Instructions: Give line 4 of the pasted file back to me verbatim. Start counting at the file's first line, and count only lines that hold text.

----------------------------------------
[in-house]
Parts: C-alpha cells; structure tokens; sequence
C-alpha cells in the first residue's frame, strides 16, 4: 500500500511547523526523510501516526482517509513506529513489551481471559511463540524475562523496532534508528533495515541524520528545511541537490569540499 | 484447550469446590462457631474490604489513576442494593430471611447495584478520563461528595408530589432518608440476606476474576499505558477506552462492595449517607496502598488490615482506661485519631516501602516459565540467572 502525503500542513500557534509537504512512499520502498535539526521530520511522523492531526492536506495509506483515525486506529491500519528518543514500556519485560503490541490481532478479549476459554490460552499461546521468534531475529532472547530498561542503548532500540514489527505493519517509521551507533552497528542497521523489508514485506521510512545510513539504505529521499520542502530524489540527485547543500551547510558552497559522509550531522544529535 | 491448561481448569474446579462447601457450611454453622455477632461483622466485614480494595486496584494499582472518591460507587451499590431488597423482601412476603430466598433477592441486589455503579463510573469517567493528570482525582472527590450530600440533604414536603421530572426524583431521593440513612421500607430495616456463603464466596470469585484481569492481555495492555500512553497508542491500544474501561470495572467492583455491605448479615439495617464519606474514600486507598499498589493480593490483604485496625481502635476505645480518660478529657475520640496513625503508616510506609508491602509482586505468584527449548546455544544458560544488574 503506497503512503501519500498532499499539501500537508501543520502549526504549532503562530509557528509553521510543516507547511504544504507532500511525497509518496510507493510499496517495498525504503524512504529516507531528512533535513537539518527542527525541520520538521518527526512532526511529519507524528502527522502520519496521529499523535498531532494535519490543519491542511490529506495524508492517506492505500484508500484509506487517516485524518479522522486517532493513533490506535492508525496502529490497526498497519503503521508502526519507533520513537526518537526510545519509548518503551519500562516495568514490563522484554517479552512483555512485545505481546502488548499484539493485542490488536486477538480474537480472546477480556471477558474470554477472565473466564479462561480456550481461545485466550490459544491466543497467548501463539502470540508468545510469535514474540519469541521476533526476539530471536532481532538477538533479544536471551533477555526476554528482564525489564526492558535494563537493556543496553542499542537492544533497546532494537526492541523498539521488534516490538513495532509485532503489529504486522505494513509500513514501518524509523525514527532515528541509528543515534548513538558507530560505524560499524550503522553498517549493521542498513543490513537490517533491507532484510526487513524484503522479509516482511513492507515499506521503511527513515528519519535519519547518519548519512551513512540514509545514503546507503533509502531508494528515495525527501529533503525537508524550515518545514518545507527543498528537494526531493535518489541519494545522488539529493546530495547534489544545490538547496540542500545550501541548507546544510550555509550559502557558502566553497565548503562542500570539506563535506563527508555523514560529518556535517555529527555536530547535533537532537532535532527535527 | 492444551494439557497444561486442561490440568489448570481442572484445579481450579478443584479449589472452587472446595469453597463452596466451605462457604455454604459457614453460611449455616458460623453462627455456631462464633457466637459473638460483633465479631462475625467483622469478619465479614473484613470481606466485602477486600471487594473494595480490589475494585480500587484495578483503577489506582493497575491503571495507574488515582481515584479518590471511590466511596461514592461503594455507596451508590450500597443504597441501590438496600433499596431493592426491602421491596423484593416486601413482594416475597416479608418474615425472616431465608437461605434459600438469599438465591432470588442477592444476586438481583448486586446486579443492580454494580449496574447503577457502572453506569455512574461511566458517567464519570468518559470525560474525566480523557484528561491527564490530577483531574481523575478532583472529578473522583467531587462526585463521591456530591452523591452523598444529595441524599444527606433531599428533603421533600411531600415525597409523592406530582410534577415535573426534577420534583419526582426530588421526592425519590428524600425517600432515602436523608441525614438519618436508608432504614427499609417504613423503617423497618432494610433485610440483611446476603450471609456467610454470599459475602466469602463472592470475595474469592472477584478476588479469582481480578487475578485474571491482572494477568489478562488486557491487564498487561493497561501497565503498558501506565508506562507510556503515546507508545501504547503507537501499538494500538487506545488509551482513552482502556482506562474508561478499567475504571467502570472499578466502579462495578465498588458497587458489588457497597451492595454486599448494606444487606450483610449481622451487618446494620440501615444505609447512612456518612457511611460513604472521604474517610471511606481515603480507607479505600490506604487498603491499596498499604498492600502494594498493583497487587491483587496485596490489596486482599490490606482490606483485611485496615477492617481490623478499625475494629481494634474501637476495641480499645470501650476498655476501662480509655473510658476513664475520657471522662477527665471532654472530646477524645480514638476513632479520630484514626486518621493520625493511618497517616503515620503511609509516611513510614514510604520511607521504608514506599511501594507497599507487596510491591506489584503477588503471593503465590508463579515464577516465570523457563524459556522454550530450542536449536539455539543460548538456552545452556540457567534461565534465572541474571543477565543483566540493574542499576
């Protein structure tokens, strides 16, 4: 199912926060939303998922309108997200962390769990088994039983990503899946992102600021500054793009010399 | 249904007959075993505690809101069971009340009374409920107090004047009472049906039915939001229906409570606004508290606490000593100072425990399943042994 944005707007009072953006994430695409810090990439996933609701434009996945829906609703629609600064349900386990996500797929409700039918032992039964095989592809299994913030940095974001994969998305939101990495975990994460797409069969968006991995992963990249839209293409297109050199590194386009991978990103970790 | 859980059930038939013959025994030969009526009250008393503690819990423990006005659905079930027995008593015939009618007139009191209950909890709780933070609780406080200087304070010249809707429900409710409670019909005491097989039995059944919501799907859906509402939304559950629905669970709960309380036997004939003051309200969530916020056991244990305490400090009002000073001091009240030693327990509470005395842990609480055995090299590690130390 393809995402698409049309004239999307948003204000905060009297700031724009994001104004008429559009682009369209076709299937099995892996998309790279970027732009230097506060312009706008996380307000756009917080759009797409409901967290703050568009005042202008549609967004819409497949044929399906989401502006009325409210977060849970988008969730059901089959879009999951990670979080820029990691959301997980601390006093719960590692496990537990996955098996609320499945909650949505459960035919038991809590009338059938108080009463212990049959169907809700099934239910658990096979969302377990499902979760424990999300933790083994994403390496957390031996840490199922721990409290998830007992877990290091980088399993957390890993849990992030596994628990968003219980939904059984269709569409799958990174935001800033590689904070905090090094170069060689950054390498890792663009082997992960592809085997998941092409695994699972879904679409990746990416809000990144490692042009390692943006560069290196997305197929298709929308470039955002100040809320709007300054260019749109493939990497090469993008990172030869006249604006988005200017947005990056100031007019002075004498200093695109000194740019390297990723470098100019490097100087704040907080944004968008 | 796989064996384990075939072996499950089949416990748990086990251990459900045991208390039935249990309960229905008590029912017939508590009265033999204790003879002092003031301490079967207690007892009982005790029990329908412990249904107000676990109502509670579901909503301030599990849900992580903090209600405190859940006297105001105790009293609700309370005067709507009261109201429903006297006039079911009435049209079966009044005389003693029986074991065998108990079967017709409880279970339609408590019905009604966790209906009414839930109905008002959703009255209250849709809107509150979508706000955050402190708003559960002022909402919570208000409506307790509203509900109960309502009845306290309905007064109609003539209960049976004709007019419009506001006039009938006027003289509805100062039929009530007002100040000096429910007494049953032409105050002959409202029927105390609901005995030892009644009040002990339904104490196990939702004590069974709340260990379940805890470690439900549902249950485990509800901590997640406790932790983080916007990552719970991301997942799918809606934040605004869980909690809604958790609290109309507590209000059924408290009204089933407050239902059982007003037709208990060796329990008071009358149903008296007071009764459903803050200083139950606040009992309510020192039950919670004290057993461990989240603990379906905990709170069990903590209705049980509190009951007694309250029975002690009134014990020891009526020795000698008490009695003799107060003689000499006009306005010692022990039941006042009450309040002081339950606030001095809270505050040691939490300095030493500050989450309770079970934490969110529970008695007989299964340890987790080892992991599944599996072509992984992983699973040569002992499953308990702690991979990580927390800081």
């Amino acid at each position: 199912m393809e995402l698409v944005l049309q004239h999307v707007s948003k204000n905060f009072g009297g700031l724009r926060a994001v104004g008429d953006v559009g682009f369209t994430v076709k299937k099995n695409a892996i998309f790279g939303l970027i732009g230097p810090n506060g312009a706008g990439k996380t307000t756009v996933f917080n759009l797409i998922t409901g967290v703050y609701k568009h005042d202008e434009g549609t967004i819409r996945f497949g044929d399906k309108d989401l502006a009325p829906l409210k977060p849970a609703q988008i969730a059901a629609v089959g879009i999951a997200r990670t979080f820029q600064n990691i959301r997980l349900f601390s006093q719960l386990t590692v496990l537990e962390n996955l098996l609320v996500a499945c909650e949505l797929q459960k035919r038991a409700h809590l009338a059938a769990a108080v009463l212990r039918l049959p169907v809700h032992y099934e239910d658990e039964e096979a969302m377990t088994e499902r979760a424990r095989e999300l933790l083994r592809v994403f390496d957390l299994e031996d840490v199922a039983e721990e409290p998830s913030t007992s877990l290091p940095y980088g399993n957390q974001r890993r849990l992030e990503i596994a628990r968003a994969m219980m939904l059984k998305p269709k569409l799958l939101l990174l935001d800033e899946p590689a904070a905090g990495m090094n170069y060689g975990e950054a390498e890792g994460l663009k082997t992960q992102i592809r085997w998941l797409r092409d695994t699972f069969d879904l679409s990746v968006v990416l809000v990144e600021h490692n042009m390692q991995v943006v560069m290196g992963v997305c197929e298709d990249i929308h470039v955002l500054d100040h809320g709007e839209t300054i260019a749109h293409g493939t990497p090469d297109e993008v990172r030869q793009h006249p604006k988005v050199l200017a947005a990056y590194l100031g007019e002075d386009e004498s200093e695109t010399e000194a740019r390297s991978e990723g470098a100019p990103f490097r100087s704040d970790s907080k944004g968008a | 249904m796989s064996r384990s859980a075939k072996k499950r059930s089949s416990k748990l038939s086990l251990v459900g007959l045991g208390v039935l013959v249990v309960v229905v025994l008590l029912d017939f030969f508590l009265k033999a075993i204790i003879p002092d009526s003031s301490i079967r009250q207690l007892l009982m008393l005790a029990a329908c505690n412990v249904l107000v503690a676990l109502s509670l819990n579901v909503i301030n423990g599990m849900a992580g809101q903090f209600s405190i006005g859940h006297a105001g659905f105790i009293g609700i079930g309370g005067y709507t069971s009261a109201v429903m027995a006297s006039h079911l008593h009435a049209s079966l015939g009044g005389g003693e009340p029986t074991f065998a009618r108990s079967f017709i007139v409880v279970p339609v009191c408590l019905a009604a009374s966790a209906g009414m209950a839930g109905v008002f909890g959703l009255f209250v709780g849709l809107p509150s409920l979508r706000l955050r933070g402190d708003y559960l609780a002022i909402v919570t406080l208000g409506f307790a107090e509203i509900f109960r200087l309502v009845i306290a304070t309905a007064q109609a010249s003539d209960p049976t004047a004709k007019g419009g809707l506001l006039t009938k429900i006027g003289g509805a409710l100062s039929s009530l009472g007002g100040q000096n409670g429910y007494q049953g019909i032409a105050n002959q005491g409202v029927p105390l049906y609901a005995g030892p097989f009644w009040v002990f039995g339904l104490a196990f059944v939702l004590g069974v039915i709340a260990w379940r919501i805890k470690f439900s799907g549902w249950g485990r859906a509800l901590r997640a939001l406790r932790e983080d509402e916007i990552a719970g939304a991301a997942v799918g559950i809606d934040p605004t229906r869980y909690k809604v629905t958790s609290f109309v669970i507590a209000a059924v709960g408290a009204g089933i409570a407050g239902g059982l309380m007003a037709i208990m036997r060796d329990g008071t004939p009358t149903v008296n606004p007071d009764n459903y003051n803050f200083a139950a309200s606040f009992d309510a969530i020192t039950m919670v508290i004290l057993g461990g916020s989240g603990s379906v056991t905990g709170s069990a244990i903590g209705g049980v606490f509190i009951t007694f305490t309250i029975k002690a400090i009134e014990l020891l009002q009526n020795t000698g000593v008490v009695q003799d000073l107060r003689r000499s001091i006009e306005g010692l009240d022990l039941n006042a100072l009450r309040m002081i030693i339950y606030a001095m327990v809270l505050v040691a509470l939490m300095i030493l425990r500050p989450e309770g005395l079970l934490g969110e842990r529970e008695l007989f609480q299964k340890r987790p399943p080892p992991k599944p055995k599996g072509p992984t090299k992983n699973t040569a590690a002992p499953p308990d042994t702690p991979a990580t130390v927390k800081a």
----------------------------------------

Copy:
């Protein structure tokens, strides 16, 4: 199912926060939303998922309108997200962390769990088994039983990503899946992102600021500054793009010399 | 249904007959075993505690809101069971009340009374409920107090004047009472049906039915939001229906409570606004508290606490000593100072425990399943042994 944005707007009072953006994430695409810090990439996933609701434009996945829906609703629609600064349900386990996500797929409700039918032992039964095989592809299994913030940095974001994969998305939101990495975990994460797409069969968006991995992963990249839209293409297109050199590194386009991978990103970790 | 859980059930038939013959025994030969009526009250008393503690819990423990006005659905079930027995008593015939009618007139009191209950909890709780933070609780406080200087304070010249809707429900409710409670019909005491097989039995059944919501799907859906509402939304559950629905669970709960309380036997004939003051309200969530916020056991244990305490400090009002000073001091009240030693327990509470005395842990609480055995090299590690130390 393809995402698409049309004239999307948003204000905060009297700031724009994001104004008429559009682009369209076709299937099995892996998309790279970027732009230097506060312009706008996380307000756009917080759009797409409901967290703050568009005042202008549609967004819409497949044929399906989401502006009325409210977060849970988008969730059901089959879009999951990670979080820029990691959301997980601390006093719960590692496990537990996955098996609320499945909650949505459960035919038991809590009338059938108080009463212990049959169907809700099934239910658990096979969302377990499902979760424990999300933790083994994403390496957390031996840490199922721990409290998830007992877990290091980088399993957390890993849990992030596994628990968003219980939904059984269709569409799958990174935001800033590689904070905090090094170069060689950054390498890792663009082997992960592809085997998941092409695994699972879904679409990746990416809000990144490692042009390692943006560069290196997305197929298709929308470039955002100040809320709007300054260019749109493939990497090469993008990172030869006249604006988005200017947005990056100031007019002075004498200093695109000194740019390297990723470098100019490097100087704040907080944004968008 | 796989064996384990075939072996499950089949416990748990086990251990459900045991208390039935249990309960229905008590029912017939508590009265033999204790003879002092003031301490079967207690007892009982005790029990329908412990249904107000676990109502509670579901909503301030599990849900992580903090209600405190859940006297105001105790009293609700309370005067709507009261109201429903006297006039079911009435049209079966009044005389003693029986074991065998108990079967017709409880279970339609408590019905009604966790209906009414839930109905008002959703009255209250849709809107509150979508706000955050402190708003559960002022909402919570208000409506307790509203509900109960309502009845306290309905007064109609003539209960049976004709007019419009506001006039009938006027003289509805100062039929009530007002100040000096429910007494049953032409105050002959409202029927105390609901005995030892009644009040002990339904104490196990939702004590069974709340260990379940805890470690439900549902249950485990509800901590997640406790932790983080916007990552719970991301997942799918809606934040605004869980909690809604958790609290109309507590209000059924408290009204089933407050239902059982007003037709208990060796329990008071009358149903008296007071009764459903803050200083139950606040009992309510020192039950919670004290057993461990989240603990379906905990709170069990903590209705049980509190009951007694309250029975002690009134014990020891009526020795000698008490009695003799107060003689000499006009306005010692022990039941006042009450309040002081339950606030001095809270505050040691939490300095030493500050989450309770079970934490969110529970008695007989299964340890987790080892992991599944599996072509992984992983699973040569002992499953308990702690991979990580927390800081």